“The injections take just 20 minutes, but they can never fully be taken out,” says Jesús Pereira, the president of the Venezuelan Plastic Surgeons Association. “100 percent of cases become complicated. It could take four days or it could take 20 years, but eventually the patient will become irreversibly sick.”
Because the practice is banned, women seeking the procedure must find a fitness or beauty-related business that offers the injections in secret (most commonly a beauty salon or gym).
The injections cost, on average, just $8.
The average Venezuelan woman spends 20 percent of her annual salary on beauty products, while 4,000 people go under the knife every month in the name of self-improvement. Indeed, most banks in Venezuela offer long-term loan packages specifically tailored towards plastic surgery procedures.
Sadly, it has taken the death of one of the country’s leading anti-biopolymer campaigners to awaken Venezuela to the dangers of these injections.
Mary Perdomo, the president and founder of the NO to Biopolymers, YES to Life foundation, died several weeks ago as a result of the buttock injections she received four years ago. The mother of three had used her worsening illness as a method to teach fellow Venezuelans about the fatal risks the phenomenon poses.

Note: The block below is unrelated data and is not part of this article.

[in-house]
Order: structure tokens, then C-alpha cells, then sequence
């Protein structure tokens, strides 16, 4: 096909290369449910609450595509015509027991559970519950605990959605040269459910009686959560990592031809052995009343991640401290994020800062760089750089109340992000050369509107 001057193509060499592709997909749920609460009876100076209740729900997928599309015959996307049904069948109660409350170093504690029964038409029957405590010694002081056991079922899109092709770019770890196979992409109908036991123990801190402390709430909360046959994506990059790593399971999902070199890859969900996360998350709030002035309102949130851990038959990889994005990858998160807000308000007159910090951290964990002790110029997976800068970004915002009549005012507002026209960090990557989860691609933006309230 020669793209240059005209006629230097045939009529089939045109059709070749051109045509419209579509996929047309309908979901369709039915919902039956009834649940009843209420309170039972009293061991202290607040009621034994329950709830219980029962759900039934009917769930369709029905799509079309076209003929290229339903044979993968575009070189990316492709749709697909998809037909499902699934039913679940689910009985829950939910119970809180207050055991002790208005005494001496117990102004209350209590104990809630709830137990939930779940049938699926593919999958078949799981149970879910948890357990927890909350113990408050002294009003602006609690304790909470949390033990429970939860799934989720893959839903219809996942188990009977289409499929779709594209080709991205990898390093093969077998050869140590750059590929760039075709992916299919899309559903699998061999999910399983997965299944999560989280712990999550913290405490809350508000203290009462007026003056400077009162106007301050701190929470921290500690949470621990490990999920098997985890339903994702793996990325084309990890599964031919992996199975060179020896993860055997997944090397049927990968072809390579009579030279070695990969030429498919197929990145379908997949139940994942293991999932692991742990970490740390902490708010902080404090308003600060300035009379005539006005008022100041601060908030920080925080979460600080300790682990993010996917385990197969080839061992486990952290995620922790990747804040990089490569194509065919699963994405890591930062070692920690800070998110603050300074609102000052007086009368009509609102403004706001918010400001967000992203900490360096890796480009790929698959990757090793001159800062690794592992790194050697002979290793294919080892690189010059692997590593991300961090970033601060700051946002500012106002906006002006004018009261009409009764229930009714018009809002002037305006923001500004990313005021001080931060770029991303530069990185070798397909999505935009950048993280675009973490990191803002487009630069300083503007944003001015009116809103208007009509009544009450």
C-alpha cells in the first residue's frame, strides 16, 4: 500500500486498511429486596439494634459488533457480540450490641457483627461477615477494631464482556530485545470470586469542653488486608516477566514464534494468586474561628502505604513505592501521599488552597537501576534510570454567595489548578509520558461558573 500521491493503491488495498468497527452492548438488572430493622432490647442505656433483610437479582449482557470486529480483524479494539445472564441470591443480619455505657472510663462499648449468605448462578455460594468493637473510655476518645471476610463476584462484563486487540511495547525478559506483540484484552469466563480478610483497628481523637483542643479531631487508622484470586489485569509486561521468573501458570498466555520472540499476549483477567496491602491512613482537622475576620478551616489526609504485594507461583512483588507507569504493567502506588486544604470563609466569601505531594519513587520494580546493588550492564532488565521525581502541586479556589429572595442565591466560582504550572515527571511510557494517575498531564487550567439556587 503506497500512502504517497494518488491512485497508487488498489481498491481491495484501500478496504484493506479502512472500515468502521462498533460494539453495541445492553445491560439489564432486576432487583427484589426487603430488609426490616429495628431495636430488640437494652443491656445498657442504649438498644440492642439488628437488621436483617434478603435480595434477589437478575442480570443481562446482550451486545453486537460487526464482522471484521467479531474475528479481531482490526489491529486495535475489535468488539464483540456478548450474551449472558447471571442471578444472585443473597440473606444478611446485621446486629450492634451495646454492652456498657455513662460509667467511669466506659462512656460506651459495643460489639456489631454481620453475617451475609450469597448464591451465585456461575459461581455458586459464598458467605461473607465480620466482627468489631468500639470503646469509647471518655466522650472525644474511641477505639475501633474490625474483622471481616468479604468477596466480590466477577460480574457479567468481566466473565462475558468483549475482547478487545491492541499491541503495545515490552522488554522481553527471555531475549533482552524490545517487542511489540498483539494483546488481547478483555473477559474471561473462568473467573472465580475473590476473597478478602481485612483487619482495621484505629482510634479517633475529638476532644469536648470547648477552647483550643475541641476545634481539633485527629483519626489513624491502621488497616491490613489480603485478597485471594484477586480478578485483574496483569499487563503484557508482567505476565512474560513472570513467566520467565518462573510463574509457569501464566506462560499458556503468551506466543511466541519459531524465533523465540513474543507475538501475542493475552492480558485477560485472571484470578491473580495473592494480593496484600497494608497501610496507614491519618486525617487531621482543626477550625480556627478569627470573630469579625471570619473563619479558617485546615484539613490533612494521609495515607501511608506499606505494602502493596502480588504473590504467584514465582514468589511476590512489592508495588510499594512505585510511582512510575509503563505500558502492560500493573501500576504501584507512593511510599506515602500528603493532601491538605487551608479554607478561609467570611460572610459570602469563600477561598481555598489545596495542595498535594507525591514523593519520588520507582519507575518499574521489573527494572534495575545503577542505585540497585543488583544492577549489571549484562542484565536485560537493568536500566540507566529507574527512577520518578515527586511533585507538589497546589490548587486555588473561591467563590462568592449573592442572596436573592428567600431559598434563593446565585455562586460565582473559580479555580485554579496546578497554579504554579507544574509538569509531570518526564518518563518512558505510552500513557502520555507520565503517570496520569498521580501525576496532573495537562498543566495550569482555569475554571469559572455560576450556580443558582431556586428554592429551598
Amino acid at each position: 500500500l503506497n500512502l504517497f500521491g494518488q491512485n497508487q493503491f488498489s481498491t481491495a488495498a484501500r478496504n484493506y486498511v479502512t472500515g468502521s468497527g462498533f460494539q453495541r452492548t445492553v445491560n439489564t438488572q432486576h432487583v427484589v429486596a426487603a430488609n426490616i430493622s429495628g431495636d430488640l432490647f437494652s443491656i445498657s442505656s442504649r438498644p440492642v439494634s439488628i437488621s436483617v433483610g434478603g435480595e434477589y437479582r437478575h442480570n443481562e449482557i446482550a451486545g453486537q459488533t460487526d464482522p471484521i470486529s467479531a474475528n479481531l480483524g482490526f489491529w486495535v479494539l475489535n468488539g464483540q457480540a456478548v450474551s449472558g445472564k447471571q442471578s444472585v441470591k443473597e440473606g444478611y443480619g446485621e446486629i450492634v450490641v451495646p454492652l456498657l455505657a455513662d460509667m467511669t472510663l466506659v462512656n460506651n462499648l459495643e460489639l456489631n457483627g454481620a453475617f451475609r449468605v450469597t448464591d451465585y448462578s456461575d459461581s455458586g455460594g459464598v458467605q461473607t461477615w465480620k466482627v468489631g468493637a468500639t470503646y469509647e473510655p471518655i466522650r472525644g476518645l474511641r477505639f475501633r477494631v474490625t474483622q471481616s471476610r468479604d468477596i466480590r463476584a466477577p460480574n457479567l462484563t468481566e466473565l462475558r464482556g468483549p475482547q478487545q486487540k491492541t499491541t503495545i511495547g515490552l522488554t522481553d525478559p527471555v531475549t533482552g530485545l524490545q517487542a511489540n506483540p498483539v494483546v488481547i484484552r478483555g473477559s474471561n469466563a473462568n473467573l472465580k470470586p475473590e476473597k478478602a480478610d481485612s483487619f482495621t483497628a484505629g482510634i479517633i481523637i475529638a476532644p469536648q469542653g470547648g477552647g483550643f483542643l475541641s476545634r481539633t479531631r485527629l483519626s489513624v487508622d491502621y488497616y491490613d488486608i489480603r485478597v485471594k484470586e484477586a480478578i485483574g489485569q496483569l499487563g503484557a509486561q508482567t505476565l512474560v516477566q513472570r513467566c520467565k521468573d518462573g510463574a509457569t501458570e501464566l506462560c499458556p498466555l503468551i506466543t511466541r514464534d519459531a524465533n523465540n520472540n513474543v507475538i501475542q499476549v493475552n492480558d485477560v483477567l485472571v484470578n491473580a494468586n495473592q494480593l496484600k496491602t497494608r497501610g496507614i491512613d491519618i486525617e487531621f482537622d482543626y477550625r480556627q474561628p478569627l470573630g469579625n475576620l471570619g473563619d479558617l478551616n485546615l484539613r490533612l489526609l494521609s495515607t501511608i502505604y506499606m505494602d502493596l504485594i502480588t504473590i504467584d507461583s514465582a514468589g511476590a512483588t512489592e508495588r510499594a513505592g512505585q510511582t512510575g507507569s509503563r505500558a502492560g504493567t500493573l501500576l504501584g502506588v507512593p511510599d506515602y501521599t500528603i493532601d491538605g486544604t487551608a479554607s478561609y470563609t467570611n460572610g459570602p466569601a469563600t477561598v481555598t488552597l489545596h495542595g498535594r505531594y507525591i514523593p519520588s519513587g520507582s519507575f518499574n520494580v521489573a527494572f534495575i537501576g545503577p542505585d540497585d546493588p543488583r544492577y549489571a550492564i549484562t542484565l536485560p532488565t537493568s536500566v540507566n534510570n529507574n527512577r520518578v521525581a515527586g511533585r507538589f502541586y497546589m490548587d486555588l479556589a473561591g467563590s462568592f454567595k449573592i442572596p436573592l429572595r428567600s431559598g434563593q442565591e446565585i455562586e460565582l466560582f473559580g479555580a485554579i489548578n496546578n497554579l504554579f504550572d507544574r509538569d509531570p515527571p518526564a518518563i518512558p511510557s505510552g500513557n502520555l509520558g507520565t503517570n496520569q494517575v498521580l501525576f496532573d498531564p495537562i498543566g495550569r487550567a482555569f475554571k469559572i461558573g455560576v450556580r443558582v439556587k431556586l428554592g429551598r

In 2009, Perdomo underwent the standard procedure of having 560cc of the poisonous biopolymer injected into each cheek. Three months later she began to have trouble sleeping and later discovered tumors that had formed in the affected area. In 2012, the health campaigner was diagnosed with an autoimmune disease: a direct result of her body’s reaction to the foreign chemicals. She died earlier this month following a heart attack.
Perdomo’s legacy lives on through the various organizations that work to educate young Venezuelans about biopolymers.
“For the past three years I’ve been on a daily cocktail of painkillers and antibiotics, it’s the only way I can live with the pain,” says Astrid de la Rosa, who uses herself as an example as she tours middle schools in the Caracas area.
“More than the physical agony, I was psychologically damaged by what happened to me,” she said. “When the rashes and fevers began, my partner left me, and I was left alone with a 4-year-old child whom I couldn’t support because I couldn’t physically work”.
De la Rosa, along with the NO to Biopolymers foundation, claims the government needs to work harder to educate young Venezuelans about the dangers of liquid silicone, and fight to stop the procedure, which is now classified as a “public health issue,” from being offered in the first place.
“Lamentably, the majority of the people receiving these injections are young women from poorer backgrounds who haven’t been educated to the enormous risks that these injections pose,” Pereira said. “They feel put under pressure by friends or society, and look for quick solutions.”